Emma Weeks was born on 15 April 1871 in Vinland, Douglas, Kansas.  She died on 8 December 1898 and was buried in the Vinland cemetery.  She was married to Franklin White.

  • Nick Woods - November 16, 2010 - 10:50 am

    Jen, the family tragedy:
    Emma did marry Franklin White.
    She was found dead at the bottom of a water well at the young couple’s home.
    Franklin said, “Emma was depressed and threw herself down the well.”
    Peter & Julia said,”Emma was not depressed. She would not kill herself. Franklin murdered her.”
    What a mystery! Could we find old records of the inquest?
    Elizabeth (Weeks) WoodsReplyCancel

  • Jen - November 16, 2010 - 10:59 am

    I remembered that there was something “fishy” about her death, but wow! You’re right – there might be some sort of court records that we could find. That would be interesting to read!ReplyCancel

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There’s One in Every Family!  A family legend that is.

Usually, it has something to do with being  related to a famous person.  A president.  A General.  Royalty.  Maybe an actor.

My family is no different than any other – and actually I think that we share one of the most common family legends in the country.

Ours is that we are “somehow related to Robert E. Lee”.

I recall my grandmother telling me this when I was a child.  I didn’t pay much attention.  At the time, I honestly didn’t really know who he was. I wish that I would have listened a bit more – and maybe have gleaned some clues as to what that connection may have been (if she even knew – which I doubt).

Interestingly enough, the legend was also passed to some of the long-lost cousins I have found since starting my family history quest.

One of the pictures they gave me also mentioned the connection:

I’m sure that all Lee families who spawned from Virginia try to claim some shared ancestry with the General – and his famous family.

I am taking it with a grain of salt.  Not saying that I wouldn’t be doing cartwheels if I could find some connection!  Of course I would.

It’s just that it’s so darn easy for one of those “rumors” to start.  All that has to happen is some child overhearing Grandma wondering if they were related and 50 years down the road it’s remembered as there being a definite connection.  It’s like the game of telephone, spread out through the generations.

The truth is, I have no hard data to either prove or disprove the legend.  I’m not going to be upset if we aren’t even remotely related.  I will just be happy to have the speculating over with.  I would love to one day get past this brick wall.

Here is the information on my Virginia Lee family.  Maybe someone out in cyberspace is a Lee family guru and has some information that can help me!:)

The furthest Lee ancestor that I actually have any information on is Francis L. Lee.  Another researcher gave me his name as Francis Ludwell Lee and I believe it was mentioned as that in a sketch in a county history.  I haven’t seen his middle name listed as Ludwell on any documents.  Francis was born abt. 1778 in Virginia.  I have found him in the 1810-1860 census in Bedford, Montgomery, and Roanoke counties (which all border each other – apparently he moved around a lot).  I have found him listed in a deed and as a surety for a marriage in the same area.  He married Sally Moorman, daughter of Charles Clark Moorman and Nancy Hancock, on 28 Sep 1804 in Bedford county, VA.  The same sketch I mentioned above listed his father as a Richard Lee of Kentucky.  Kind of vague, especially in this area.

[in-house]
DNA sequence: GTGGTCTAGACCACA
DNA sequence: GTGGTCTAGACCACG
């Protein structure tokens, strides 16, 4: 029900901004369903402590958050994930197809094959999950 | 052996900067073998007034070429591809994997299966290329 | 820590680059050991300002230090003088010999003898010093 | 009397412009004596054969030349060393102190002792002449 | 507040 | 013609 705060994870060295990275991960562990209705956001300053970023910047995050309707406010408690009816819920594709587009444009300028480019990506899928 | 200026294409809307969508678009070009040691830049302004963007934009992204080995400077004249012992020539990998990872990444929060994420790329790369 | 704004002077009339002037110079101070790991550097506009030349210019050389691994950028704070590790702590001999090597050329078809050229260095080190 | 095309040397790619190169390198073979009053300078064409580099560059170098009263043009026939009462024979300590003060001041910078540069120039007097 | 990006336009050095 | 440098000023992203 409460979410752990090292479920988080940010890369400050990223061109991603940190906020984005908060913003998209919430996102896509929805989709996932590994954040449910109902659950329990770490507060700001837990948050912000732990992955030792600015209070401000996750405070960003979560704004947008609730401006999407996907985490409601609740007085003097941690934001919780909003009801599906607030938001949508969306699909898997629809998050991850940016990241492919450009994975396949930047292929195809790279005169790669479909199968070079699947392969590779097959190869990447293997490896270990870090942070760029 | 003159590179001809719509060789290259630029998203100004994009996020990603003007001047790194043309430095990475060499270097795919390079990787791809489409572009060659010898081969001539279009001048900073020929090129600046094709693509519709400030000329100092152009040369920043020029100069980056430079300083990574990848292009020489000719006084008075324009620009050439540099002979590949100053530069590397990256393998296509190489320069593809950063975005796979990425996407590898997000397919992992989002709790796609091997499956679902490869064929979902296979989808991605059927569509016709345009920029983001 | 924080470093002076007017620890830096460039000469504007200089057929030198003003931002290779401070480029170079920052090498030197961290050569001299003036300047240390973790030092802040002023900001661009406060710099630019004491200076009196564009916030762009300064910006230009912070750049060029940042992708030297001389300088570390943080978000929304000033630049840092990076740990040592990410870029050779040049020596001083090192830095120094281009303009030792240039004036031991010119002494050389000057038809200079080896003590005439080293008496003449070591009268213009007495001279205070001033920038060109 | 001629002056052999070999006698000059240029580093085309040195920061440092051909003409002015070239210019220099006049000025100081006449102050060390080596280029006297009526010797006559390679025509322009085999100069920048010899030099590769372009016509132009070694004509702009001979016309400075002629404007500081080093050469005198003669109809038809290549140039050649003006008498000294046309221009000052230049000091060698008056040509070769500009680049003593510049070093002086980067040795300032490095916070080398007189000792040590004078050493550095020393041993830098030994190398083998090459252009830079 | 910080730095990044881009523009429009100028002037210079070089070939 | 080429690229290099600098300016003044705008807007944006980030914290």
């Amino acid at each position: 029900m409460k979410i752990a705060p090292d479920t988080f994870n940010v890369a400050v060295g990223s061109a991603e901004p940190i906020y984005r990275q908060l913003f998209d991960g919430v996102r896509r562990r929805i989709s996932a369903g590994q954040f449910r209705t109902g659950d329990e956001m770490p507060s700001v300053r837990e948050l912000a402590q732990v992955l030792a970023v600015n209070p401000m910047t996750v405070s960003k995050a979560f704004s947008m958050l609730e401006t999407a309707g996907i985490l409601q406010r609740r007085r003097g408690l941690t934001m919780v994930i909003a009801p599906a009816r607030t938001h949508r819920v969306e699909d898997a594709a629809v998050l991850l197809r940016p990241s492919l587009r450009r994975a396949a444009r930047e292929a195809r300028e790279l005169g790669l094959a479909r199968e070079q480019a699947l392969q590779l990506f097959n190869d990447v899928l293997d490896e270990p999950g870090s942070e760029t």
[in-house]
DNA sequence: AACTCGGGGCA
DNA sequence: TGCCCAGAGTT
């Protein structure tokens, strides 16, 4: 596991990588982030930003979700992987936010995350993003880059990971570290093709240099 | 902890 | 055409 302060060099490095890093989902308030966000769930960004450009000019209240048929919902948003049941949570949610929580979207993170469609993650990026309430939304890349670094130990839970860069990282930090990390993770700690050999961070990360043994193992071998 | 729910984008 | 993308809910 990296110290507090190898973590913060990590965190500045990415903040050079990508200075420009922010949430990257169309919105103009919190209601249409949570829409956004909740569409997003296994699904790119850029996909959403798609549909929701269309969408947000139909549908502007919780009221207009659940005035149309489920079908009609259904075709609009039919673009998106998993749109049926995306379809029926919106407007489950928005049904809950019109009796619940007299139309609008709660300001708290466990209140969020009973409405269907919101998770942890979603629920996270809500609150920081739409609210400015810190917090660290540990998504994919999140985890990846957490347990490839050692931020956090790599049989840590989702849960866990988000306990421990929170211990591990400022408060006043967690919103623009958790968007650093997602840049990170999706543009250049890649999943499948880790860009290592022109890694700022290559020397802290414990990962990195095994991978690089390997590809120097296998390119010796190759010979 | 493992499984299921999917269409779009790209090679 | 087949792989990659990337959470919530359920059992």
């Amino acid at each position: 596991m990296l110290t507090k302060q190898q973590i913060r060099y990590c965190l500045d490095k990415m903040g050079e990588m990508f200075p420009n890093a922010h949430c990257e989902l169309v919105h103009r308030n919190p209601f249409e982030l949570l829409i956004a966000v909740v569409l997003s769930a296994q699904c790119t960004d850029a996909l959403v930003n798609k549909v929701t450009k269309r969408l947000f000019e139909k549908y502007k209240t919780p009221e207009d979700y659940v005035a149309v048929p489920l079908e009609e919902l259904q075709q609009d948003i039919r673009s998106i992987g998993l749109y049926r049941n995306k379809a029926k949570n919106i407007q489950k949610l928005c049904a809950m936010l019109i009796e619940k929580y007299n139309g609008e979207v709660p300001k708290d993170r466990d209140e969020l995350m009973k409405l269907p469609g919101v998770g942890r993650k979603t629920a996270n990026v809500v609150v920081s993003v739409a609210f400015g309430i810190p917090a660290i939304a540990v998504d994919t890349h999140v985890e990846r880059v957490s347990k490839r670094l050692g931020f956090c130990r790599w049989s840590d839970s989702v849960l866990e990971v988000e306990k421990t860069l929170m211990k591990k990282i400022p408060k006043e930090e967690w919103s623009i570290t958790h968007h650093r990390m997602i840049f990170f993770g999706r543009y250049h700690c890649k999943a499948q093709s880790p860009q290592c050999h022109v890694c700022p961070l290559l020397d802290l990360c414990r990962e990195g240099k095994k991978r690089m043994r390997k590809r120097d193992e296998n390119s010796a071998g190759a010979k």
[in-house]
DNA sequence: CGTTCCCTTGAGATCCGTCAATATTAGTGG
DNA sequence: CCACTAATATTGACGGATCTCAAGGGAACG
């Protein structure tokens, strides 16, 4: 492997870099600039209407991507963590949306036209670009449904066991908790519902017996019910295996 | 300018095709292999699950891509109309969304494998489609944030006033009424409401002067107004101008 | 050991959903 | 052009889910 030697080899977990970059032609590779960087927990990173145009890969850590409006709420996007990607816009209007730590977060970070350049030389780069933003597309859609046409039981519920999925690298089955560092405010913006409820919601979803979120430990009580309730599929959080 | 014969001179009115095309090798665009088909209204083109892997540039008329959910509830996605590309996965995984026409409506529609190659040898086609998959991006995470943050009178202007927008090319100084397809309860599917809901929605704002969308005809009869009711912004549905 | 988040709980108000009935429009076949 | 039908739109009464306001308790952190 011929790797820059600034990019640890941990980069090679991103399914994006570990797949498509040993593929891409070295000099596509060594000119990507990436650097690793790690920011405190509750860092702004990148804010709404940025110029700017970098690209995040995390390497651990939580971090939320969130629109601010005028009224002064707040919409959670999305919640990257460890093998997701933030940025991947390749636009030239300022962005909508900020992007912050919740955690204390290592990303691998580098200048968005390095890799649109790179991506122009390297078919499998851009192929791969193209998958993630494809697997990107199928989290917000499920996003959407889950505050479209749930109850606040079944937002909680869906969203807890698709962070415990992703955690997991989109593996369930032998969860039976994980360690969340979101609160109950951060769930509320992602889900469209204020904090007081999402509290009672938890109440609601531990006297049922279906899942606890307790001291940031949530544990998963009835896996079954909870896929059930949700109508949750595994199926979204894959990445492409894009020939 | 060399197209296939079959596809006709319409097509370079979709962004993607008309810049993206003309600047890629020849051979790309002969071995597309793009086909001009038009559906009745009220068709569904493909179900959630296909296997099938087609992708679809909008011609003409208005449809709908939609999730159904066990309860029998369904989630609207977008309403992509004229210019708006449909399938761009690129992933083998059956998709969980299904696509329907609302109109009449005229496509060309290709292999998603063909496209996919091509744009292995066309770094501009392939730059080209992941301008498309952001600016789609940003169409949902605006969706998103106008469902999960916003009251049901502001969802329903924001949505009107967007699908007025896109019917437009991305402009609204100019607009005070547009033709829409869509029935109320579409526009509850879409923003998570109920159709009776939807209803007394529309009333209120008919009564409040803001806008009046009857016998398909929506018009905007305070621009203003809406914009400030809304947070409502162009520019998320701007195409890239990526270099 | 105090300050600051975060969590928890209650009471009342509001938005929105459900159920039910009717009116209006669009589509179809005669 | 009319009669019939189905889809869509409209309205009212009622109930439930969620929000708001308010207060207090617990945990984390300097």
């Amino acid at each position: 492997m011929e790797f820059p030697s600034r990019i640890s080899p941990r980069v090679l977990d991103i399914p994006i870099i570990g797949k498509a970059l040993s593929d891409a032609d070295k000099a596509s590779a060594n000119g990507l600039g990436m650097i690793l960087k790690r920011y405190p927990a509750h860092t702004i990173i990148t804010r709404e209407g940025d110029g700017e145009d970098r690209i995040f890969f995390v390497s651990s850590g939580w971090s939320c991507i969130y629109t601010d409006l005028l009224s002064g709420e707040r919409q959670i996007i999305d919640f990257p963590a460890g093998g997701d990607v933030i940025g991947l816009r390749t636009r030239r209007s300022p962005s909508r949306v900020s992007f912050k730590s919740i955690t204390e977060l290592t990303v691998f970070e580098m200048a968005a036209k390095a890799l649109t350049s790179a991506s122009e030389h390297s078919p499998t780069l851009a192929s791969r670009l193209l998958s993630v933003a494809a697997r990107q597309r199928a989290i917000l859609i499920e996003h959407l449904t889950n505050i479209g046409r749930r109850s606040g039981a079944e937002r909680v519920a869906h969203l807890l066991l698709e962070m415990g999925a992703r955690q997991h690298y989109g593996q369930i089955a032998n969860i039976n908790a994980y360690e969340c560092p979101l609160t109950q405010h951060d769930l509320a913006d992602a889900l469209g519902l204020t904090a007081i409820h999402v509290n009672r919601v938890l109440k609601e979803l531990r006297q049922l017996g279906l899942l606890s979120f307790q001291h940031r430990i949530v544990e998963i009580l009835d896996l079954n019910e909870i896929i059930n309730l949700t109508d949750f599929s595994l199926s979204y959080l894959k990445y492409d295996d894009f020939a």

I have information on their children, one of which (Samuel Edward Lee) was my direct line.  I don’t have much more than that though.  I don’t have exact birth or death dates for him.  I don’t know where he lived before 1810.  I don’t know who his parents were.  And I’ve been stuck at this brick wall for a number of years now.

So, for now at least, the legend still lives…

Written for the 100th Carnival of Genealogy with the theme of “There’s One in Every Family” hosted by Creative Gene.

  • Greta Koehl - November 15, 2010 - 9:21 pm

    Well, I don’t know whether or not you are related to General Lee, but I do believe you are related to me, albeit distantly. I have a Moorman ancestor somewhere back there, and I’m pretty sure that it’s the same set because of the name Clark, a related family. And I believe that Samuel Clemens also had a connection to these Moormans. Vickie Everhart at BeNotForgot is connected to those Clarks, so we can all call one another “cousin”!ReplyCancel

    • Jen - November 15, 2010 - 11:04 pm

      Yes, that’s the right Moorman family! Samuel Clemens was related through my Charles Clark Moorman’s sister Rachel. (if I remember right). It’s nice to find another cousin. :)ReplyCancel

  • Susan - November 19, 2010 - 1:39 pm

    Keep at it, Jen. My husband’s family had the same story (his middle name is Lee). I was skeptical but eventually (20 years later) discovered they were right, though it is the most remote of connections. Now I just have to find out how I’m related to Wade Hampton!ReplyCancel

  • J.M. - December 6, 2010 - 2:25 pm

    There are plenty of family legends in every family and I think trying to prove or disprove them is part of the fun of genealogy. Great post!ReplyCancel

  • HW - November 10, 2011 - 10:00 am

    Jen, there is a connection to Gen. R. E. Lee. Try the “Arkansas Family Historian” PDF, from page 30, which is put out by the Arkansas Genealogical Society. http://www.agsgenealogy.orgReplyCancel

    • Jen - November 11, 2011 - 10:03 am

      Which edition??ReplyCancel

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Hugh M. Robertson was my 3rd great-grandfather’s brother.
He was born in 1836 in Kentucky and was a schoolteacher.
I don’t have a picture of him, but I have his physical description from his military records. He was 6 foot tall, with blue eyes, brown hair, and a fair complexion.

He enlisted on August 15, 1862 in Washington, Iowa and served in Co. A of the 25th Iowa Infantry.

He was killed by an explosion of a shell in July of 1863 in Jackson, Mississippi.

His gravestone is in Washington, Iowa, next to that of his father, John Robertson.

I have always thought it was tragic that he died so young. He never got married or had children of his own. He doesn’t have any descendants to carry on his name.  And so I honor him here on this Military Monday.